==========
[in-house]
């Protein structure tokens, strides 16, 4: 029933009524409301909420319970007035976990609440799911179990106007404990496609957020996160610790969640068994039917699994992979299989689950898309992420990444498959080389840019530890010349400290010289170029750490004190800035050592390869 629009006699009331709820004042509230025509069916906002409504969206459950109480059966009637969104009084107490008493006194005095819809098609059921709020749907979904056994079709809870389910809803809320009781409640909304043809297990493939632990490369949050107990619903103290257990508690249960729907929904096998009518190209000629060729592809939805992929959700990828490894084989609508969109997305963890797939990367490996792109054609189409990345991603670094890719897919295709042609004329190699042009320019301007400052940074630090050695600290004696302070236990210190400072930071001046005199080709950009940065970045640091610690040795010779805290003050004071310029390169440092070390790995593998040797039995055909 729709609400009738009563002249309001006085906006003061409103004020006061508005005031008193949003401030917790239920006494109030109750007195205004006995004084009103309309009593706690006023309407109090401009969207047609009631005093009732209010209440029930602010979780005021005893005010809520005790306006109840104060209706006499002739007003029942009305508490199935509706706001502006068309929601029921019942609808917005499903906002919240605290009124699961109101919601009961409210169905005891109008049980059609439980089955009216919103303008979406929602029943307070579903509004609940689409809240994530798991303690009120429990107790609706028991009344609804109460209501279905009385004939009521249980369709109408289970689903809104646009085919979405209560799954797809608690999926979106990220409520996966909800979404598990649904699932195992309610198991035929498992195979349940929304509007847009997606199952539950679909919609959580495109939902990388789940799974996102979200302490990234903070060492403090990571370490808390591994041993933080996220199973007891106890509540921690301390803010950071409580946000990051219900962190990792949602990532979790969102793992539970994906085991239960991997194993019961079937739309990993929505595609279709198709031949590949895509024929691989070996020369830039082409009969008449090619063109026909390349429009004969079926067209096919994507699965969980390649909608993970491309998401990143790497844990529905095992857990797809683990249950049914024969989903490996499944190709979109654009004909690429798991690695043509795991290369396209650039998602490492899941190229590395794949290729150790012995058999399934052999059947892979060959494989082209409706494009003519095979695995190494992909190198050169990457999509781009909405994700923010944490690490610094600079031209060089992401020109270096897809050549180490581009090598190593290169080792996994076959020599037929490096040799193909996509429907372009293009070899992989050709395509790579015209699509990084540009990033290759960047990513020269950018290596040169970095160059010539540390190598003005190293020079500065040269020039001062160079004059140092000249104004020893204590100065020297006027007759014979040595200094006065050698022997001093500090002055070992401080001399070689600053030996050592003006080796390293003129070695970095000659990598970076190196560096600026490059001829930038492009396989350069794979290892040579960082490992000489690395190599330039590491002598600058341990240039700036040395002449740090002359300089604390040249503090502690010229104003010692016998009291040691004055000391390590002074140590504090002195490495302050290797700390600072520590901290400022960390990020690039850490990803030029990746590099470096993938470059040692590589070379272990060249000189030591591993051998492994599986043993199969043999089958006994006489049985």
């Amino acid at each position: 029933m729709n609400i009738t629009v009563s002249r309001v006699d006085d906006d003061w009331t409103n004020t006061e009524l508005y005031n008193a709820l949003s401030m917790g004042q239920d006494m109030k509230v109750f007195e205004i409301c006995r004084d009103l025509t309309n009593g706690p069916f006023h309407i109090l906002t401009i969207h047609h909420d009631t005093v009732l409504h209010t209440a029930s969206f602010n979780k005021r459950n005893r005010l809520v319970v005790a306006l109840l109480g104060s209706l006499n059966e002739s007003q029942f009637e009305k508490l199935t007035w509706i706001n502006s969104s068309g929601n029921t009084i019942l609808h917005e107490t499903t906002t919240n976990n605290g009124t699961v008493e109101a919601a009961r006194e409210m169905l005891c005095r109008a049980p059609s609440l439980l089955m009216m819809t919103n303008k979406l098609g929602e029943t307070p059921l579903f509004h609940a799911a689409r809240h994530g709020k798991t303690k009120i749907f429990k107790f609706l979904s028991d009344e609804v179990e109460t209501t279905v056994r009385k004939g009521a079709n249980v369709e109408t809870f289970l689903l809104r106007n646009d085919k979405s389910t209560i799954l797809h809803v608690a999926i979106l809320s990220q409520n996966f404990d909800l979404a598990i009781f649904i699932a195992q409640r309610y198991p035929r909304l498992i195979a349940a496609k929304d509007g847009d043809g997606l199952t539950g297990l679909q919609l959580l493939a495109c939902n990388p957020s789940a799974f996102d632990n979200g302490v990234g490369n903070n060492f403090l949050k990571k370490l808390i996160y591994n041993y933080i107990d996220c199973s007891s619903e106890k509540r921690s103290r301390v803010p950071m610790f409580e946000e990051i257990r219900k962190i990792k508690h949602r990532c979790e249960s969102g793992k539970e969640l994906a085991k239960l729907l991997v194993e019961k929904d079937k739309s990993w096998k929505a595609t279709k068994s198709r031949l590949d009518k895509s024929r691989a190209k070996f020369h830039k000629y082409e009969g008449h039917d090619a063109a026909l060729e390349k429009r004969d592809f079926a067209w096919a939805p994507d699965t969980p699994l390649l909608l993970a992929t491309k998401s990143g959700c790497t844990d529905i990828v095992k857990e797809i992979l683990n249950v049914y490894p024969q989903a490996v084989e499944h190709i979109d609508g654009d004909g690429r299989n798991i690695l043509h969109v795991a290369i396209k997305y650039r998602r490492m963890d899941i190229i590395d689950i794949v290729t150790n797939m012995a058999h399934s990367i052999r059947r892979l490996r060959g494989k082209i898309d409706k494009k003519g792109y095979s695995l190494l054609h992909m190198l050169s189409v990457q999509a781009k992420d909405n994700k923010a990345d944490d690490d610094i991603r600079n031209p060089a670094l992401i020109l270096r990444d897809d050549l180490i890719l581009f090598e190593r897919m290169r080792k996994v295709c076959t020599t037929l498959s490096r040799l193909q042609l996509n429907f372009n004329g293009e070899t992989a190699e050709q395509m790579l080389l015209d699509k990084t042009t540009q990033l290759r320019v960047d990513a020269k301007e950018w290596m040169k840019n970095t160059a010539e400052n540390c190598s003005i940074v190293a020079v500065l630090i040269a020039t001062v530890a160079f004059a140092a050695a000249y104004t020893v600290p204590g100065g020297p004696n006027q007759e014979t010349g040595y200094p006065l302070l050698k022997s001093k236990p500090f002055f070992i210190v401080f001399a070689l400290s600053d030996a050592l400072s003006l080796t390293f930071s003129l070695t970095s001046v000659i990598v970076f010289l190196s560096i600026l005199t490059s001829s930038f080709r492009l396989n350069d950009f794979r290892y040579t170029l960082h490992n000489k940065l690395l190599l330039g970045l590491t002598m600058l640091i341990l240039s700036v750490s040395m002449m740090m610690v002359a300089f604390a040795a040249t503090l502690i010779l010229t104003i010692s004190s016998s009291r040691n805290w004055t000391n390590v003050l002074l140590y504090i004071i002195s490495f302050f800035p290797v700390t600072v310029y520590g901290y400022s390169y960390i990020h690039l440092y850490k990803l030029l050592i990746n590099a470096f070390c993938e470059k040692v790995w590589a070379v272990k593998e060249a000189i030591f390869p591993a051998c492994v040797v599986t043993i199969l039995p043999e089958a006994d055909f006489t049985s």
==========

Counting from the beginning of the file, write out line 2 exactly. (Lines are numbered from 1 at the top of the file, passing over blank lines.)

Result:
């Protein structure tokens, strides 16, 4: 029933009524409301909420319970007035976990609440799911179990106007404990496609957020996160610790969640068994039917699994992979299989689950898309992420990444498959080389840019530890010349400290010289170029750490004190800035050592390869 629009006699009331709820004042509230025509069916906002409504969206459950109480059966009637969104009084107490008493006194005095819809098609059921709020749907979904056994079709809870389910809803809320009781409640909304043809297990493939632990490369949050107990619903103290257990508690249960729907929904096998009518190209000629060729592809939805992929959700990828490894084989609508969109997305963890797939990367490996792109054609189409990345991603670094890719897919295709042609004329190699042009320019301007400052940074630090050695600290004696302070236990210190400072930071001046005199080709950009940065970045640091610690040795010779805290003050004071310029390169440092070390790995593998040797039995055909 729709609400009738009563002249309001006085906006003061409103004020006061508005005031008193949003401030917790239920006494109030109750007195205004006995004084009103309309009593706690006023309407109090401009969207047609009631005093009732209010209440029930602010979780005021005893005010809520005790306006109840104060209706006499002739007003029942009305508490199935509706706001502006068309929601029921019942609808917005499903906002919240605290009124699961109101919601009961409210169905005891109008049980059609439980089955009216919103303008979406929602029943307070579903509004609940689409809240994530798991303690009120429990107790609706028991009344609804109460209501279905009385004939009521249980369709109408289970689903809104646009085919979405209560799954797809608690999926979106990220409520996966909800979404598990649904699932195992309610198991035929498992195979349940929304509007847009997606199952539950679909919609959580495109939902990388789940799974996102979200302490990234903070060492403090990571370490808390591994041993933080996220199973007891106890509540921690301390803010950071409580946000990051219900962190990792949602990532979790969102793992539970994906085991239960991997194993019961079937739309990993929505595609279709198709031949590949895509024929691989070996020369830039082409009969008449090619063109026909390349429009004969079926067209096919994507699965969980390649909608993970491309998401990143790497844990529905095992857990797809683990249950049914024969989903490996499944190709979109654009004909690429798991690695043509795991290369396209650039998602490492899941190229590395794949290729150790012995058999399934052999059947892979060959494989082209409706494009003519095979695995190494992909190198050169990457999509781009909405994700923010944490690490610094600079031209060089992401020109270096897809050549180490581009090598190593290169080792996994076959020599037929490096040799193909996509429907372009293009070899992989050709395509790579015209699509990084540009990033290759960047990513020269950018290596040169970095160059010539540390190598003005190293020079500065040269020039001062160079004059140092000249104004020893204590100065020297006027007759014979040595200094006065050698022997001093500090002055070992401080001399070689600053030996050592003006080796390293003129070695970095000659990598970076190196560096600026490059001829930038492009396989350069794979290892040579960082490992000489690395190599330039590491002598600058341990240039700036040395002449740090002359300089604390040249503090502690010229104003010692016998009291040691004055000391390590002074140590504090002195490495302050290797700390600072520590901290400022960390990020690039850490990803030029990746590099470096993938470059040692590589070379272990060249000189030591591993051998492994599986043993199969043999089958006994006489049985």